Kentucky lawmakers preview abortion bill for 2022 session
FRANKFORT, Ky. (AP) — Republican lawmakers outlined their next round of abortion legislation in Kentucky on Wednesday, previewing efforts to strengthen parental consent standards for minors seeking the procedure and create greater oversight of medication-induced abortions.
GOP Rep. Nancy Tate told a legislative panel that the measure is still being crafted for introduction in the General Assembly session starting in early January. She described broad goals of the measure while speaking alongside anti-abortion activists.
Abortion-rights advocates said the measure would lead to greater government intrusion into family relationships. The bill would worsen situations for teens who fear divulging their pregnancies to their families because they have already dealt with abuse at home, they said.
The measure would continue aggressive efforts by Kentucky lawmakers to put restrictions and conditions on abortion since Republicans assumed total control of the General Assembly after the 2016 election. Several of the measures have been challenged in court, including a 2018 law to block a second-trimester procedure to end pregnancies. Kentucky Attorney General Daniel Cameron has asked the U.S. Supreme Court to let him defend that law, which was struck down by lower courts.
Tightening parental consent standards is one priority of the new measure, Tate said Wednesday.
“It’s very important for us to make sure that these children have the parental consent before they make such a life-altering decision,” she told the committee. “You know in the schools, we don’t even want our children taking aspirin without their parental consent.”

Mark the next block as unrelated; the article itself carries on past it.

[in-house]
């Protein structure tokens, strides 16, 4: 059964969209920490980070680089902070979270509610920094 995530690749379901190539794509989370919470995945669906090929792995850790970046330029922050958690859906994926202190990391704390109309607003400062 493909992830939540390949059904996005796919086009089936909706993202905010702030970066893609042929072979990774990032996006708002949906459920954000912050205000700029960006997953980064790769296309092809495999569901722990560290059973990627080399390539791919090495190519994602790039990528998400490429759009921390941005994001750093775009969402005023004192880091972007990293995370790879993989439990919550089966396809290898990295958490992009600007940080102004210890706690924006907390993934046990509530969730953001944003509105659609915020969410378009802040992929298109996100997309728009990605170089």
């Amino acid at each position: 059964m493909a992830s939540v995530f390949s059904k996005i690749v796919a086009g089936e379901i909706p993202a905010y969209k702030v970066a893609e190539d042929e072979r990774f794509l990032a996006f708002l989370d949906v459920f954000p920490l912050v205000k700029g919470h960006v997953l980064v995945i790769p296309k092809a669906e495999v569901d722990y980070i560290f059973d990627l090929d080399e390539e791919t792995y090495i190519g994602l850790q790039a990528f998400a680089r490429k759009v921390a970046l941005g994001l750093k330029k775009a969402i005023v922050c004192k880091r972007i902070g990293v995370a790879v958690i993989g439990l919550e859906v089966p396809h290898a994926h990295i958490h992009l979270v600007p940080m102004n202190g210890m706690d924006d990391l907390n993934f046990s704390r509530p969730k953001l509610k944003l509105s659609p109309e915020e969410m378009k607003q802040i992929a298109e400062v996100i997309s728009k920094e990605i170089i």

Under the bill, physicians would be required to sign an affidavit stating they secured the parental consent before performing abortions on minors. Doctors violating the provisions would face felony prosecution as well as disciplinary action from the Kentucky Board of Medical Licensure, Tate said.
The bill’s opponents said it would overlap with existing Kentucky law dealing with parental consent. They said the measure is intended to stop teens from getting abortions.
Most Kentucky teens already involve their parents in their decisions about whether to get an abortion, said Tamarra Wieder, state director of Planned Parenthood Alliance Advocates. The new bill would make obtaining that consent “more complicated and more time-intensive,” she said.
The proposal fails to recognize that some teens living in abusive situations cannot safely disclose their pregnancies to their families, Wieder said.
“This bill, as we heard today, would make the already-comprehensive judicial bypass process more onerous and could prevent many young people from obtaining a court waiver to ensure their access to care,” she said.
The judicial bypass process occurs in cases where parental consent is deemed to not be in the best interest of the minor.
Tate said the measure also would aim to increase state oversight of medication-induced abortions, which account for slightly more than half of abortions in Kentucky.
That oversight would include tracking the distribution of such medication, by creating an abortion-inducing drug certification program, she said.
“It would be very unfortunate for individuals to receive mail-order medication and not to receive advice from their doctors,” she said. “They need to understand what the implications are.”
Wieder said that was part of the “fear-based” comments by abortion opponents at the hearing. In Kentucky, the medication-induced procedures occur under the supervision of doctors, she said.
“There is no mail abortion happening through providers,” she told the committee. “You have to come in, have your appointment, you meet with a provider and you take the pill with a provider in the room, the first round.”